One of the characteristics of DBR is that it is situated in real educational contexts and therefore participants were asked to respond on their experiences on using VocUp and how it could be improved. Based on the virtual interviews, the results showed benefits related to ease of use, familiarity with phone systems, and vocabulary content. Participants appreciated the fact that the app was interactive in that the exercises helped them to get prompt feedback on assessing their understanding of the content. In the absence of human-human interaction, the app provided device-human interaction that facilitated feedback. Since most distance students have responsibilities besides studying, they said the app's notifications were helpful because it served as a constant reminder to engage in learning. Despite these benefits, the findings revealed that the challenges of VocUp related to phone problems, network and connectivity, as well as a lack of familiarity with phone use. Some participants were wary of downloading VocUp, as they feared it might be costly. Other participants were concerned about the security of the app. The one area of concern was that VocUp was downloaded through a link to a website where the app code was stored. Failure to pay attention to protection and security can hinder the adoption and use of a mobile app such as VocUp.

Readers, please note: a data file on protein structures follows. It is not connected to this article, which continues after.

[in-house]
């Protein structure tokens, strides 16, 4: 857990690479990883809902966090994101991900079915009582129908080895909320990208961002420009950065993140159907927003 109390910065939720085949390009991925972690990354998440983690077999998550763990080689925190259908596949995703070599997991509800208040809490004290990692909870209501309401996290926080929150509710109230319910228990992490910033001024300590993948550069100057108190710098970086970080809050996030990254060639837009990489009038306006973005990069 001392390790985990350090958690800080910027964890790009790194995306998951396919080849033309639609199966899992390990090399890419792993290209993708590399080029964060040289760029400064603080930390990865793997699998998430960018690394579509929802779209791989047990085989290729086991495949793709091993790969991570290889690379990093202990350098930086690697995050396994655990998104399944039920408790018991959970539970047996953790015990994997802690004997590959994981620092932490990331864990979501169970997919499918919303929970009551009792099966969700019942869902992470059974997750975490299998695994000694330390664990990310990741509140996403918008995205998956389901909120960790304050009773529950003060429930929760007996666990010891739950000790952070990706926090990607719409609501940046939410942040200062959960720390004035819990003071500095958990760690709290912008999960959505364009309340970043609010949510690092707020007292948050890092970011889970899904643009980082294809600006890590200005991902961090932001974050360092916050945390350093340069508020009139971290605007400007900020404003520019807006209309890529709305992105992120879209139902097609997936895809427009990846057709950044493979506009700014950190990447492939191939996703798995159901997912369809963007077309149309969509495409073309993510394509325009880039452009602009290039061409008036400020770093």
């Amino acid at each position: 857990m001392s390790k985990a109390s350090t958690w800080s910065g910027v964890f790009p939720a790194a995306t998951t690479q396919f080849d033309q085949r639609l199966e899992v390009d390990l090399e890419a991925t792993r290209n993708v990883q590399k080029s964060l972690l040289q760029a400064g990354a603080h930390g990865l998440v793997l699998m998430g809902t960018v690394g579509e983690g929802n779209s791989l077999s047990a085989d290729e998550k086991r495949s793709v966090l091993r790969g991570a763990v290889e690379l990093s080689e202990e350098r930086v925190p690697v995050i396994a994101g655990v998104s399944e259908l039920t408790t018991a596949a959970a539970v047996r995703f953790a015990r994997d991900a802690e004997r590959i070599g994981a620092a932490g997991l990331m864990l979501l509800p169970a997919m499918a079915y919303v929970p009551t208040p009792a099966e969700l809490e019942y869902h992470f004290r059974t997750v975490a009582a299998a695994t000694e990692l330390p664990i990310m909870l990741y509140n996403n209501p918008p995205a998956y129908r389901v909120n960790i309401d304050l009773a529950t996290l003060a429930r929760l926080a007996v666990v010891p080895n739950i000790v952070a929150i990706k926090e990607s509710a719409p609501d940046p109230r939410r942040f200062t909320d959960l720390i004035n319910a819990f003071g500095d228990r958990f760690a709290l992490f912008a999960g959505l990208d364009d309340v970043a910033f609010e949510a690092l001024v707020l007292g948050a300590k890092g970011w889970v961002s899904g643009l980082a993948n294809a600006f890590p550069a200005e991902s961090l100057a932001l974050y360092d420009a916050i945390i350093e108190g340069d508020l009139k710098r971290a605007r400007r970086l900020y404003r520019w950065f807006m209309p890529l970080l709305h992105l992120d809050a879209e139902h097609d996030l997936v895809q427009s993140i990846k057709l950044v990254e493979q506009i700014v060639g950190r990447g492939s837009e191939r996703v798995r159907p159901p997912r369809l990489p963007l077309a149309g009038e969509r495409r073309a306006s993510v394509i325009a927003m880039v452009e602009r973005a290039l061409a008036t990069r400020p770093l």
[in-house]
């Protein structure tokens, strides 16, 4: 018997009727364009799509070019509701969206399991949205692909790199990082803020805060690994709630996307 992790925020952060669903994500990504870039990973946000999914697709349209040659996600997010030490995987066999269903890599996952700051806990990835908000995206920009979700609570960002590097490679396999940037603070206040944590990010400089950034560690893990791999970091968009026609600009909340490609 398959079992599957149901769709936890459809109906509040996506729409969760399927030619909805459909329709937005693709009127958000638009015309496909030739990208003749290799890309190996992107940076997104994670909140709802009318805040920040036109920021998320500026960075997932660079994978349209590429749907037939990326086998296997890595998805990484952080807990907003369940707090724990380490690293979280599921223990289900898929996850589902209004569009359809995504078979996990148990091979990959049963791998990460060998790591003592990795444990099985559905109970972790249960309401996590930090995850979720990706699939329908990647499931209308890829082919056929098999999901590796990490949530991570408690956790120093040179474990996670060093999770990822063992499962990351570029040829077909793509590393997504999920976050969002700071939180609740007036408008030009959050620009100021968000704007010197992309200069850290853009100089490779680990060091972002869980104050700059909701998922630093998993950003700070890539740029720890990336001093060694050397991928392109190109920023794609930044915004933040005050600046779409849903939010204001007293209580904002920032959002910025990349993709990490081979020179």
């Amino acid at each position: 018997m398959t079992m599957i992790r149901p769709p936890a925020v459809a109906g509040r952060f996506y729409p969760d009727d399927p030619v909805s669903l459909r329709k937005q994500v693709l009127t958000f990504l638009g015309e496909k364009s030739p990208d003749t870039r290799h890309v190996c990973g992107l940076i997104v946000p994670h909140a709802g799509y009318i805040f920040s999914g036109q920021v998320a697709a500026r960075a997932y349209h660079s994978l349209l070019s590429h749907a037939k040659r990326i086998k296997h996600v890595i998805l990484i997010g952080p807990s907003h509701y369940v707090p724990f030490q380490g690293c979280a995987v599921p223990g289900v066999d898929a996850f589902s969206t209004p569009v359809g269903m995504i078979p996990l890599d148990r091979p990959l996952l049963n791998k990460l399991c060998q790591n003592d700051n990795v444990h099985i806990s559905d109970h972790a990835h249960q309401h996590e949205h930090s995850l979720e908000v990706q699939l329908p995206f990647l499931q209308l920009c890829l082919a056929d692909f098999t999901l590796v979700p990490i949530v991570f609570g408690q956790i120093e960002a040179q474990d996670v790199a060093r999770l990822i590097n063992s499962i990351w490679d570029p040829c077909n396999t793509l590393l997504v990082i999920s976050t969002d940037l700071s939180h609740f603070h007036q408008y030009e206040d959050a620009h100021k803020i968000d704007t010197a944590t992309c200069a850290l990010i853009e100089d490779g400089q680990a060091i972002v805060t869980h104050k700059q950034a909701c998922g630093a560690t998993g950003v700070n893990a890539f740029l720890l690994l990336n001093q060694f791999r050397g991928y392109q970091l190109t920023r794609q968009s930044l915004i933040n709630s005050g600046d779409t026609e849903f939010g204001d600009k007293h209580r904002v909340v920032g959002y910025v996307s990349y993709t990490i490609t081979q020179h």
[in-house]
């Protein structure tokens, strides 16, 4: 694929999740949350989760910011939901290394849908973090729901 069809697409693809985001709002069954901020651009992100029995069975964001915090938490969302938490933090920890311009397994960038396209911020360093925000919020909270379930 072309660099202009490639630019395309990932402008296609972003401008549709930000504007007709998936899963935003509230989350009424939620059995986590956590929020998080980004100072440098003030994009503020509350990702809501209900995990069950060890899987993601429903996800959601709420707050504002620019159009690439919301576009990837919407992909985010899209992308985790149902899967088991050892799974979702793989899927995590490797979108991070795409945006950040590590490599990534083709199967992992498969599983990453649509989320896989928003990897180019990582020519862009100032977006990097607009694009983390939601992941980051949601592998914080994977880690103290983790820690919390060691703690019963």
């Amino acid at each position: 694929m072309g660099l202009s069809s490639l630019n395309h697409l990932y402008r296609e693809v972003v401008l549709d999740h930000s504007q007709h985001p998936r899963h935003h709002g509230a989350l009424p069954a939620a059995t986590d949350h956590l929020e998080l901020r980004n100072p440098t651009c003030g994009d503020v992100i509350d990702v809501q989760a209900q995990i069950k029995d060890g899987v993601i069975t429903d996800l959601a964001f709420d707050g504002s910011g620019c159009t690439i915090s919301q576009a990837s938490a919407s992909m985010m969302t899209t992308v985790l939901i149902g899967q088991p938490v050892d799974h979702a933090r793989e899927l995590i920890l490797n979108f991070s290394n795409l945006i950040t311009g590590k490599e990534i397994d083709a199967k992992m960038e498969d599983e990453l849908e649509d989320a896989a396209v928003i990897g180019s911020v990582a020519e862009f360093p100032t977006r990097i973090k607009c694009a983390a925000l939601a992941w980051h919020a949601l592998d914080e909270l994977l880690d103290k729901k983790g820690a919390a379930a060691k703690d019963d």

Although VocUp facilitated student-content and student-device interaction where the participants appreciated the privacy of working alone, other participants felt that they needed student-student and student-lecturer interaction. It was clear that the refinement needed to include an interaction component to it. VocUp was created with the purpose of assisting distance students to learn new words at their own pace. The exercises, as multiple-choice or sentence and paragraph writing, also was meant to facilitate the cognitive presence processes as some exercises prompted a sense of puzzlement, which necessitated cognitive engagement with the words. The exercises also played a socio-emotional role in that the participants were elated and had their confidence boosted, or were shy and sometimes dejected based on when and how they answered the exercises. Not only did this vocabulary app serve a reflective role of testing the grasp of learned vocabulary, but the assessment also served the role of facilitating interaction. The assessment was so important that the participants requested more exercises to be included as part of the intervention. The use of mobile phones meant that the participants could continue with their daily lives while they also caught up on vocabulary.